Cascading Style Sheet

What is CSS?
CSS (“Cascading Style Sheets”) determines how the elements in our XHTML documents are displayed and formatted. By using CSS, we separate the content of a web page from the presentation (format and styling) of that content. CSS enables us to make all pages of our website look similar and consistent. The power of CSS is that it allows us to make site-wide formatting changes by making edits to a single file.

Three Ways to Use CSS
We can add CSS code in any combination of three different ways:

  1. Inline Style – CSS code is placed directly into an XHTML element within the <body> section of a web page.
  2. Embedded Style Sheet – CSS code is placed into a separate, dedicated area within the <head> section of a web page.
  3. External Style Sheet – CSS code is placed into a separate computer file and then linked to a web page.

Inline Style
To define an inline CSS style, add the style attribute to an XHTML element with the CSS declaration as the attribute value:inline-style
An inline style declaration is highly specific and formats just one element on the page.  No other elements, including other <h2> elements on the page, will be affected by this CSS style. The style attribute can contain one or more declarations between its quotation marks.

Embebed (Internal) Style Sheet
To use an internal CSS style sheet, we add a <style> section within the <head> of the page.  All our CSS declarations go within this section:embed-style
Styles declared in the internal style sheet affect all matching elements on the page.  In this example, all <h2> page elements are displayed in the color red.

External Style Sheet
To use an external CSS style sheet, we create a new file (with a .css extension) and write our style declarations into this file. We then add a <link> element into our HTML file, right after the opening <head> tag:external-style
The <link> element instructs the browser to load the external file specified by the href attribute and to apply the CSS style declarations contained there.

Benefit of External Style Sheet
The real power of using an external style sheet is that multiple web pages on our site can link to the same style sheet:benefit-css
Styles declared in an external style sheet will affect all matching elements on all web pages that link to the style sheet.  By editing the external style sheet, we can make site-wide changes (even to hundreds of pages) instantly.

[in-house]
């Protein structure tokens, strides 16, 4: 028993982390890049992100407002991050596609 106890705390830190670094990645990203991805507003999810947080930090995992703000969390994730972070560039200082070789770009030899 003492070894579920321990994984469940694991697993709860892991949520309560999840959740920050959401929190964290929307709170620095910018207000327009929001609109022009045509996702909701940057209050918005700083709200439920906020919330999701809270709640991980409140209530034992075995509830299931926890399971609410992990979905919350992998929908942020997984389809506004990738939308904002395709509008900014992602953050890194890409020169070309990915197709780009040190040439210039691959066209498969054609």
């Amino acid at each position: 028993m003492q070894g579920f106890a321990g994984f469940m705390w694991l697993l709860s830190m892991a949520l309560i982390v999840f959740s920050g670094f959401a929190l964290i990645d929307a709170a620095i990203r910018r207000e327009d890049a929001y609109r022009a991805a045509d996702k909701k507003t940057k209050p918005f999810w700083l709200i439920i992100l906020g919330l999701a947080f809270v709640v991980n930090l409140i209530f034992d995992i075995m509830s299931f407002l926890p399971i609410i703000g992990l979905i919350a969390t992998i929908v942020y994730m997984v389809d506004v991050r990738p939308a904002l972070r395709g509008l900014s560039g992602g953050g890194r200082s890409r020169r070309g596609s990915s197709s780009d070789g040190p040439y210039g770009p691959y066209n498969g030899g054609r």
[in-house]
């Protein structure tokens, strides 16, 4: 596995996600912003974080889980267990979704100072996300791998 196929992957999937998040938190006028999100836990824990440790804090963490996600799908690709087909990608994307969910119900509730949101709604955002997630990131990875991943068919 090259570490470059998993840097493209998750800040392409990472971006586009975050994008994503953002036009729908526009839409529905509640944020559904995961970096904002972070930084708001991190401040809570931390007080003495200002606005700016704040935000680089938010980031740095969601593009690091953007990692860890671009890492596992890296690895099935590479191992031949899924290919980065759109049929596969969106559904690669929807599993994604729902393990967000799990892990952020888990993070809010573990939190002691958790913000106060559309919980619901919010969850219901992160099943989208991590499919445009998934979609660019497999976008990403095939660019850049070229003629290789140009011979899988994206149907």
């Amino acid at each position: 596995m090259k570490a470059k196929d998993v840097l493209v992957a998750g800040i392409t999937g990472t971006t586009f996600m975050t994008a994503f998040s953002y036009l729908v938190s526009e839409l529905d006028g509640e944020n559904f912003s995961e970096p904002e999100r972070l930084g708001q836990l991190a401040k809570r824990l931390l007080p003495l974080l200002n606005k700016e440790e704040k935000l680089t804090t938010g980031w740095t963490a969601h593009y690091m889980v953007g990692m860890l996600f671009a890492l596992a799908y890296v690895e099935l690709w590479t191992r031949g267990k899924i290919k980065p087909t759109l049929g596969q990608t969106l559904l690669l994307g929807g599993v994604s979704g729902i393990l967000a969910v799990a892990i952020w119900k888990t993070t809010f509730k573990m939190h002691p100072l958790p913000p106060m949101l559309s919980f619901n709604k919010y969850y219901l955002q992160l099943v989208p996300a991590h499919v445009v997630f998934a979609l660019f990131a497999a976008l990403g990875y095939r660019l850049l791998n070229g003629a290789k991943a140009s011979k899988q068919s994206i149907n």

Internal vs. External Style Sheets

Internal Style Sheets:

  • are appropriate for very small sites, especially those that have just a single page.
  • might also make sense when each page of a site needs to have a completely different look.

External Style Sheets:

  • are better for multi-page websites that need to have a uniform look and feel to all pages.
  • make for faster-loading sites (less redundant code).
  • allow designers to make site-wide changes quickly and easily.note-css

CSS Terminology and Syntax:
The syntax of a CSS declaration is:   selector {property:value;}
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Internal and external style sheets use this identical CSS syntax.  Internal style sheets must use the opening and closing <style> tags to surround the CSS code, while external style sheets do not use the <style> element.
semicolon
Setting Multiple Properties
We can define as many properties as we wish for a selector:style1style2
Just as with HTML, browsers ignore space characters in CSS code.  Many designers take advantage of this fact by placing the opening and closing curly brackets on their own dedicated lines.  Each of the property and value pairings are placed on their own indented line, with a space after the colon.  This makes the code far easier to read.

CSS Text Properties
The following properties can be specified for any element that contains text, such as <h1> through <h6>, <p>, <ol>, <ul>, and <a>:

Property Some Possible Values
text-align:  center, left, right, justify
 text-decoration:  underline, line-through, blink
 color:  blue, green, yellow, red, white, etc.
 font-family:  Arial, Verdana, “Times New Roman”
 font-size:  20px (pixels), large, 120%
 font-weight:  bold, normal
 font-style:  italic, normal

The actual list of available properties and values is quite long, but the ones listed above are the most common for formatting text via CSS.

How Browsers Process CSS

  • A web browser will process all CSS code it encounters, even if it is from all three methods.
  • For example, an external style sheet could define the font of a heading, an internal style sheet could specify the font size of the heading, and an inline style could italicize the heading.  All three would be applied.

What Does “Cascading” Mean?
We use the term “cascading” because there is an established order of priority to resolve formatting conflicts:

  1. Inline style (highest priority)
  2. Internal style sheet (second priority)
  3. External style sheet (third priority)
  4. Web browser default (only if not defined elsewhere)

For each XHTML element, the browser will see which styles are defined inline and from internal and external style sheets.  For any conflicts detected, it will use this priority system to determine which format to display on the page.
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